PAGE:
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10 Foods You’ve Been Storing All Wrong (Part 2 )


10 Foods You’ve Been Storing All Wrong (Part 2 )

We all need a little cooking help sometimes, and that includes how to properly store your food. Most of us play a game of Russian roulette by simply popping our groceries in the fridge or sticking them in the pantry without a second thought, when in fact, there’s a very precise science to be followed. To help you preserve your food longer, here are 10 Foods You’ve Been Storing All Wrong (Part 2).

10. Milk

How many times have you been told that there was “no use crying over spilled milk?” Well, what about spoiled milk? There’s nothing worse than sneaking a sip of your milk right from the cartoon only to be greeted with an overpowering sour taste – probably why our parents would yell at us to use glasses. In any case, milk is best fresh, and unless the expiration date is approaching, there should be no reason why it’s not. That is unless you don’t store it properly. Okay, obviously, milk goes in the fridge; that’s a given, but where exactly? No, not only “where it fits,” there is actually a very specific place milk and all kinds of dairy should be put; at the back of the fridge. You might be tempted to drop your carton in the fridge door for a quick and easy access, but that’s the biggest mistake you could ever make. By placing your milk in the door, you’re allowing it to spoil faster since every time you open the door; the milk is exposed to a warmer temperature. Instead, keep it safe and sound on the refrigerator shelves, preferably at the top or middle shelf, where it’s all nice and cold and doesn’t break the “cold chain. ” The nearest it is to the cooling vent, the longer it will stay fresh, and the more you’ll be to enjoy your milk, worry-free.

9. Cucumbers

Whenever you want to make a hearty salad or a killer veggie plate, cucumbers are the vegetable of choice – well, technically, it’s a fruit, but oh, who cares! No matter if you get them at the grocery store or if you grow your own, if you know how to store them correctly, they’re guaranteed to always be as fresh as possible. So, how exactly do you store this delicious aliment? As it turns out, this bad boy would be fine almost anywhere, as long as it’s by itself. Let us explain: cucumbers are kind of like the lone wolves of the produce family. They need to be stored all by themselves to ensure longer shelf life. You see, cucumbers are very sensitive to ethylene gas, a ripening agent produced by other fruits like tomatoes, bananas, and melons that speeds up the spoiling process. In order to keep the cucumbers fresh, you need to keep them away from anything that produces this kind of gas, i.e., get them their own space to – figuratively – grow. The best place to store them, however, is the counter. They’re more suited to hang outside than in the fridge with all the other off-gassing fruits. But, if you can’t stand room temperature cucumbers, you can still put them in the fridge, but only for a few days, and provided they’re placed as far away as possible from those corrupted tomatoes.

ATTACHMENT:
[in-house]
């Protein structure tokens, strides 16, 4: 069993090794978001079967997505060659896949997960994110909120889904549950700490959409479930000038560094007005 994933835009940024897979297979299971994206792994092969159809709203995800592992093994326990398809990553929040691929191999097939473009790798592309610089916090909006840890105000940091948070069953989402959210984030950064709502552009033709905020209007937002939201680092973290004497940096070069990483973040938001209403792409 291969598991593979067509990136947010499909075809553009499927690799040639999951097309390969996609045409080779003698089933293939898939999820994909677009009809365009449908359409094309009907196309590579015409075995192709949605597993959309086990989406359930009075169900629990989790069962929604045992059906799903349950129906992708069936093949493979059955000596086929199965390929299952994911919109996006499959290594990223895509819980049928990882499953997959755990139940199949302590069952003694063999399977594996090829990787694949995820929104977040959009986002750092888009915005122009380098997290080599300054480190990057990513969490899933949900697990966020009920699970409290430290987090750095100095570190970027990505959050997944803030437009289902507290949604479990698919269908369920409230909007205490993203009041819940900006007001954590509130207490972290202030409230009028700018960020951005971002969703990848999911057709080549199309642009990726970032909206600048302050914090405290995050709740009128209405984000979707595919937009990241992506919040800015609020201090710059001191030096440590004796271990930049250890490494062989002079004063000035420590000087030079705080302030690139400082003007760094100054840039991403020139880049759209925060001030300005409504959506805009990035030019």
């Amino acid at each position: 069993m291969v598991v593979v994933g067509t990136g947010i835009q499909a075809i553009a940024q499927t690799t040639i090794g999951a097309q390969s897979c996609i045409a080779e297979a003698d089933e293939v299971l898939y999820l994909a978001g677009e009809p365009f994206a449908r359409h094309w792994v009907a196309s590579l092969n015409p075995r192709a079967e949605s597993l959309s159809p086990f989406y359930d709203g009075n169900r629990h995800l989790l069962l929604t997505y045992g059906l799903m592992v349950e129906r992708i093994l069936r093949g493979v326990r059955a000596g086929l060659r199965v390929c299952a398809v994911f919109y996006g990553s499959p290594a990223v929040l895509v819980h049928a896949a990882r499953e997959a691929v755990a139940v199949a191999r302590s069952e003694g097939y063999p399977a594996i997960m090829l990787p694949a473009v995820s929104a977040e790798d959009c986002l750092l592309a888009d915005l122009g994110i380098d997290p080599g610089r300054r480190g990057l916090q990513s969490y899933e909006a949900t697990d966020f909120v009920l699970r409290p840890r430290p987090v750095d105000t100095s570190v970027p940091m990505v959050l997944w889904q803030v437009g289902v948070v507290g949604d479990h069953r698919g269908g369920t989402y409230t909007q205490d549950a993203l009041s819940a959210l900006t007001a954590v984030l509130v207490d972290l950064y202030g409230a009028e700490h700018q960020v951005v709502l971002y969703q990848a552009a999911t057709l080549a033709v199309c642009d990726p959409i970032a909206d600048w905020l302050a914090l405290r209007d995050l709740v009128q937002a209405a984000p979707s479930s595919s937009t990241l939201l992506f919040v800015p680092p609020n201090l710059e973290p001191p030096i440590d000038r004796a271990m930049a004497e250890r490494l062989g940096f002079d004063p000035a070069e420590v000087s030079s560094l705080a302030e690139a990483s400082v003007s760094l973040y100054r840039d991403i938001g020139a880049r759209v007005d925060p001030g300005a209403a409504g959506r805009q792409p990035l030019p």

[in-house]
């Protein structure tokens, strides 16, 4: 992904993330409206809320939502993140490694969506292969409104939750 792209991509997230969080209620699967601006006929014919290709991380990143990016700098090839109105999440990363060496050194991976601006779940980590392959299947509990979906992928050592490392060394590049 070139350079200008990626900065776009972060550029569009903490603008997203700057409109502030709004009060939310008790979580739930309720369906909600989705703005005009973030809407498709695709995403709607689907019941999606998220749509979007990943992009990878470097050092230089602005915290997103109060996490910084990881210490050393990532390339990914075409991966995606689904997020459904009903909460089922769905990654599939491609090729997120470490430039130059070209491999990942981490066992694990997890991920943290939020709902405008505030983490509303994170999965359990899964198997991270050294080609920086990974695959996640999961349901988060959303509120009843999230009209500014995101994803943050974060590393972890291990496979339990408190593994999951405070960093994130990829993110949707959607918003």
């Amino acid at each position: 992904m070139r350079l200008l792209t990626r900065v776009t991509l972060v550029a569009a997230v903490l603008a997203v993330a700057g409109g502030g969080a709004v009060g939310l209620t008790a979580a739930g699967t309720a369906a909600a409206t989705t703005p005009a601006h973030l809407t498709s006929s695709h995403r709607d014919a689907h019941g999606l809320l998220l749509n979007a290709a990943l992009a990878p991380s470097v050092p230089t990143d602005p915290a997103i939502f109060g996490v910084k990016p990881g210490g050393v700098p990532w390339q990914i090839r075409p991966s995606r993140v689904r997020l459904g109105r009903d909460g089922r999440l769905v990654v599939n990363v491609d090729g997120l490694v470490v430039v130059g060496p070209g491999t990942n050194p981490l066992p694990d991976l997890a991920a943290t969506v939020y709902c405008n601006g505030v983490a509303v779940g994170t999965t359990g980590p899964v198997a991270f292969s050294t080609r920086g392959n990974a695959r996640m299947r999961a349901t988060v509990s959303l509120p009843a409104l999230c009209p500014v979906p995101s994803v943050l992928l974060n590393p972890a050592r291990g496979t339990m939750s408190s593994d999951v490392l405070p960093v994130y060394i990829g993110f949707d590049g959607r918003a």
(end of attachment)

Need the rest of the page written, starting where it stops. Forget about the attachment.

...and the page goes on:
8. Ketchup & Mustard

Ketchup and mustard are the ultimate inseparable condiments you can’t live without. For your burger, your corn dog, or really anything, it’s crucial to always have those two on hand at all times. There seems to be this kind of silent war going on between where you should keep your trusty ketchup and mustard. Some people say the pantry, and some people say the fridge, and while both of these are fine options, there is still one that prevails: the pantry. Sure, letting your condiments chill in your refrigerator door won’t cause them to spoil or anything like that, but it just takes up so much precious space! Why bother using valuable real estate in the fridge when you could just put them all in the pantry? Haven’t you ever noticed how restaurants safely store their bottle of ketchup out on the table? That’s because it’s the most logical place for it to be. An open bottle of ketchup can be stored in the pantry for up to one month; however, if you don’t plan on finishing it in that time, you can always store it neatly in the fridge for the remainder of its life. As for mustard, it’s a bit more tricky. While refrigerating your mustard will help maintain some of its flavors, keeping it at room temperature will do no harm as it doesn’t contain any ingredients that spoil. So, in conclusion, both options are valid, but really, the most reasonable place is in the pantry, along with your soy sauce and honey.